Godspeed, Google Reader (Essay)
March 16, 2013 | 2:00 pm
By Stephen Silver
Google, as you may have noticed, discontinues stuff all the time. But when it does, my life is usually minimally affected. Remember Google Wave, which was supposed to revolutionize communications? I couldn’t tell you to this day exactly what that was or what it was supposed to do, and I just sort of shrugged when Google killed it in 2010. Google Viewer, Google Checkout, Google Health, GOOG-411, Froogle, Knol… these were all things I rather never used, or used once or twice and decided they weren’t for me.
That’s part of what makes this week’s announcement of the impending closure of Google Reader so jarring. Google said Wednesday that the service will shut down July 1, because “while the product has a loyal following, over the years usage has declined.”
This seriously bums me out in a way that, say, the death of Google Health didn’t. Not only do I still use Reader, but I pretty much run the entire flow of all my work through it.
As a journalist, web editor and general news and info junkie who doesn’t like to miss anything, Google Reader was pretty much made for me. I have RSS feeds saved for a couple hundred websites and blogs, organized into categories.
Every morning, before I send out the two e-newsletters I edit that cover the consumer electronics industry, I scroll through the “Technology” folder in Reader, to check out any news stories or press releases I missed overnight. I do the same with the “Movies and TV” folder to look for story ideas forEntertainmentTell, my “Philadelphia” folder for my Philadelphia magazine column, and every other category just for general ideas and entertainment.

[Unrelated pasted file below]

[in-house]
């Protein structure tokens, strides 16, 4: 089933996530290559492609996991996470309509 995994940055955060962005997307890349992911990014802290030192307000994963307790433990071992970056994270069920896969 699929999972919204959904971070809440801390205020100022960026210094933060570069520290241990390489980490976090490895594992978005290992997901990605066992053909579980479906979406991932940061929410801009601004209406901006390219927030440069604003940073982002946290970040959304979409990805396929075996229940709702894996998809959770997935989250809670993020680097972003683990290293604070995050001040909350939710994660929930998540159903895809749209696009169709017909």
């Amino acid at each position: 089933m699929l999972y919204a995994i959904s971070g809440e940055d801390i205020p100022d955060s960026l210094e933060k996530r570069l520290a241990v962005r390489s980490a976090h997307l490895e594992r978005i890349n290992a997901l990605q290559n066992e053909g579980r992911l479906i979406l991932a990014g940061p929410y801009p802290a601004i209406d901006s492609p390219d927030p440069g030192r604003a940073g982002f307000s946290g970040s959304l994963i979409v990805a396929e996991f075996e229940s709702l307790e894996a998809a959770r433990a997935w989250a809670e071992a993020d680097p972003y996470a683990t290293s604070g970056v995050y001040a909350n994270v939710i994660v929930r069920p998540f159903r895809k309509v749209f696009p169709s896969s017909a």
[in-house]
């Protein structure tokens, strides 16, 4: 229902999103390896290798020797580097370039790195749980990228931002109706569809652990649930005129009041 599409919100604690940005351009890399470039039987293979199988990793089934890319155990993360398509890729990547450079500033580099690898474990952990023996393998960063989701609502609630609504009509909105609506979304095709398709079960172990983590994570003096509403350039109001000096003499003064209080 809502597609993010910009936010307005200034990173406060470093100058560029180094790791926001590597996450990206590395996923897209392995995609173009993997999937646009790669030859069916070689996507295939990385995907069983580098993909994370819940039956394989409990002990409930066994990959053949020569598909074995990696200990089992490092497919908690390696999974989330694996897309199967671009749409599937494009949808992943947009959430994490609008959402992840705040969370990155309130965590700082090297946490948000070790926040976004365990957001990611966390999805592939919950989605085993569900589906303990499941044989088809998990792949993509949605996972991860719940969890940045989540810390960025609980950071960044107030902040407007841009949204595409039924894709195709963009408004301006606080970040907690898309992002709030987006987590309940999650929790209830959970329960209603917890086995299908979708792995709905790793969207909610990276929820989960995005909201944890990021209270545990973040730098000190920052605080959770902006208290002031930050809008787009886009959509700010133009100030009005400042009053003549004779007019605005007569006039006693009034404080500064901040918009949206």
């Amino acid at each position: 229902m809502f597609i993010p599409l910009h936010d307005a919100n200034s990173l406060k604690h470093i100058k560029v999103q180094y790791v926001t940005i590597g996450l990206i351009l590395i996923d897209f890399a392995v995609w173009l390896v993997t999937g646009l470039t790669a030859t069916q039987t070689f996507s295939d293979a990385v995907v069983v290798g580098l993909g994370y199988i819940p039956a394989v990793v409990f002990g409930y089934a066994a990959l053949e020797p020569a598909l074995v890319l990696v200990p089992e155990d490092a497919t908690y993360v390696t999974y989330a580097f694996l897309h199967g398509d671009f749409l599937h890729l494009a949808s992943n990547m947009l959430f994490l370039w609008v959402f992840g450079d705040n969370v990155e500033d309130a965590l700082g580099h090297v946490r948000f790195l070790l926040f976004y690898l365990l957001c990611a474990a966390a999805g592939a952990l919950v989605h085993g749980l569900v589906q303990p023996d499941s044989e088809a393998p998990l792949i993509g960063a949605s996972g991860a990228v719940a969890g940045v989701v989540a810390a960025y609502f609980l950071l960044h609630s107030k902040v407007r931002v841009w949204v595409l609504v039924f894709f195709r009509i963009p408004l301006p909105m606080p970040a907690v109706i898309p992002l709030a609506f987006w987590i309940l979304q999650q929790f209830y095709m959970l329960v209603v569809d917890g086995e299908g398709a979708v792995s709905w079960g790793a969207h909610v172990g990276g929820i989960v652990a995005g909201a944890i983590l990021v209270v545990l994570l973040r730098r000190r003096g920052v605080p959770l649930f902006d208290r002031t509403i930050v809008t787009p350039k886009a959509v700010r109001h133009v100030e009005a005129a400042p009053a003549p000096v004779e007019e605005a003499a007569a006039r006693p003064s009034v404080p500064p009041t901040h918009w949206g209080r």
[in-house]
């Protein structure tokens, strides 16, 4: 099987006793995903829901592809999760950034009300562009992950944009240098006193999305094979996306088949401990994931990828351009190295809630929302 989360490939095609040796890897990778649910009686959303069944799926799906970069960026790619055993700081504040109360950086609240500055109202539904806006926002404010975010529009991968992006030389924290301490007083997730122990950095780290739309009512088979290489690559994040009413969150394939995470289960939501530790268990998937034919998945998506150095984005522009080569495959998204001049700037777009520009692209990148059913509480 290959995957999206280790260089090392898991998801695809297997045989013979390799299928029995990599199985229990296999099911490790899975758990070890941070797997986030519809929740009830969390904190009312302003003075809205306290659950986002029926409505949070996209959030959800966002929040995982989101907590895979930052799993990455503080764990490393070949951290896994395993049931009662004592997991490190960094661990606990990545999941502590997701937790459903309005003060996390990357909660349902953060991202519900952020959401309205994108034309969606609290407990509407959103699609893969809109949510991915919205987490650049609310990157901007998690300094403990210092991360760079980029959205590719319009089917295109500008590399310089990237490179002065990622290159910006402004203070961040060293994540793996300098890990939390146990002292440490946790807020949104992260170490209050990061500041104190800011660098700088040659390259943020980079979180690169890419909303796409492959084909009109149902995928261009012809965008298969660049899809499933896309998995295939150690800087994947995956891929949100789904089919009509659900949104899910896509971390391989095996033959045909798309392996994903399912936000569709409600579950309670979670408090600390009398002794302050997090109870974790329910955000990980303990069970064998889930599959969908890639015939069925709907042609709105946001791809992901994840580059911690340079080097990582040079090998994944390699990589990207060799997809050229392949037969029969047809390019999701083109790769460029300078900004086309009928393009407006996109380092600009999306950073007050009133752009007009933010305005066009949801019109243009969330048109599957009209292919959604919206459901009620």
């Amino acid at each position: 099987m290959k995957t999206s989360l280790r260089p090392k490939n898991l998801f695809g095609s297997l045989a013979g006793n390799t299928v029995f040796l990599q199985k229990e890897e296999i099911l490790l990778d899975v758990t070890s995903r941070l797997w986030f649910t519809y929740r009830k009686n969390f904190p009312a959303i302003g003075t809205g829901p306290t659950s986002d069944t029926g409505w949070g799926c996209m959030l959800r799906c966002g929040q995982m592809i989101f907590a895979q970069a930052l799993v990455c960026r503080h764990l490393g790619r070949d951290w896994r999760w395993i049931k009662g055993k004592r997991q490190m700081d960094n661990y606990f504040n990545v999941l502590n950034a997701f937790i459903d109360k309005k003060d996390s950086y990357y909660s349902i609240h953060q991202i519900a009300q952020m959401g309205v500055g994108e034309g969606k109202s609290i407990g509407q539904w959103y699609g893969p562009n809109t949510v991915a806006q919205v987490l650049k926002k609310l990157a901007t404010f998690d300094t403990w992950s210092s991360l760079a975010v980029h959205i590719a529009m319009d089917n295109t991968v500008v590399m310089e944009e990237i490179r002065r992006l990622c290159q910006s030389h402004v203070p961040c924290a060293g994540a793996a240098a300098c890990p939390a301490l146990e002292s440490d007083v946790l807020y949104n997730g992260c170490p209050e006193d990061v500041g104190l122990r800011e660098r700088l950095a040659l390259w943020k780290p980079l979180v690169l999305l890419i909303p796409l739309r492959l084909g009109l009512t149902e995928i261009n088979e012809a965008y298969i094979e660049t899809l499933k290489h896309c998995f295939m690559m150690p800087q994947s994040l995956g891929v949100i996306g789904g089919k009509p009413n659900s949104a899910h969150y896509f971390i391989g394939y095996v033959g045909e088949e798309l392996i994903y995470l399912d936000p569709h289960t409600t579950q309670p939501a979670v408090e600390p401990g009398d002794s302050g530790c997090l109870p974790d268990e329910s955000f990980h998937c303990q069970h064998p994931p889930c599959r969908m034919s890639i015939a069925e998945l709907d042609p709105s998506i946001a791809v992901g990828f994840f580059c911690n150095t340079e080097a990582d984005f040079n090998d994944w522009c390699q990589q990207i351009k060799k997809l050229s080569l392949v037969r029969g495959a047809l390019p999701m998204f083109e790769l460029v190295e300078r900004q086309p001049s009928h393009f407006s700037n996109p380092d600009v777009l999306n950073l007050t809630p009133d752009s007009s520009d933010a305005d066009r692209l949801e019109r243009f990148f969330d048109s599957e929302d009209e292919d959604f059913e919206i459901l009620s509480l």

I usually give both a second sweep in the afternoon and again at night, and I sometimes refresh the “All Items” list to see the absolute latest news. A whole bunch of the biggest news stories of the past few years, I heard about that way.
I even have my favorite Twitter feeds and Google search terms bookmarked with RSS feeds, hard as Twitter and Google have made it to do so at this point. I try to make it a point of pride to get my unread post count down to zero at least once a day, but I don’t always accomplish that.
I keep hearing that RSS is dying, that most people now use Twitter and even Reddit the way they used to use their feeds, and that’s probably true. I’ve come to terms with the reality that I have a very specific way of consuming the Internet and doing my work, which it turns out has little in common with the way most people do it. But the groundswell of outrage from users of Google Reader in the last 24 hours shows that perhaps I’m not the only one after all.
I understand the economic realities at play here. Google can’t make money from Reader the way it wants to, the company’s heart isn’t really in it, and it’s clearly not the priority in Mountain View that, say, Google Plus is. I’m not in support of the petition drive to encourage Google to reconsider its decision, because I don’t want to consume a product that a company was essentially shamed into keeping in place.
I gather that there are various alternatives to Reader, and with the outcry from Reader fans to the news, I expect more to emerge. Perhaps some company will even establish an RSS reader that can monazite the technology in a way that Google never could. So I will use one of them, perhaps evenFeedEachOther, which I actually used before I even got on Google Reader.
I’m certainly going to miss Google Reader, although I’m not convinced I won’t transition seamlessly into Feedly, The Old Reader, or one of the other ones. It’ll be an adjustment, but I think I’ll get used to it.
Now, if Instapaper ever goes away, then we’ll have a problem.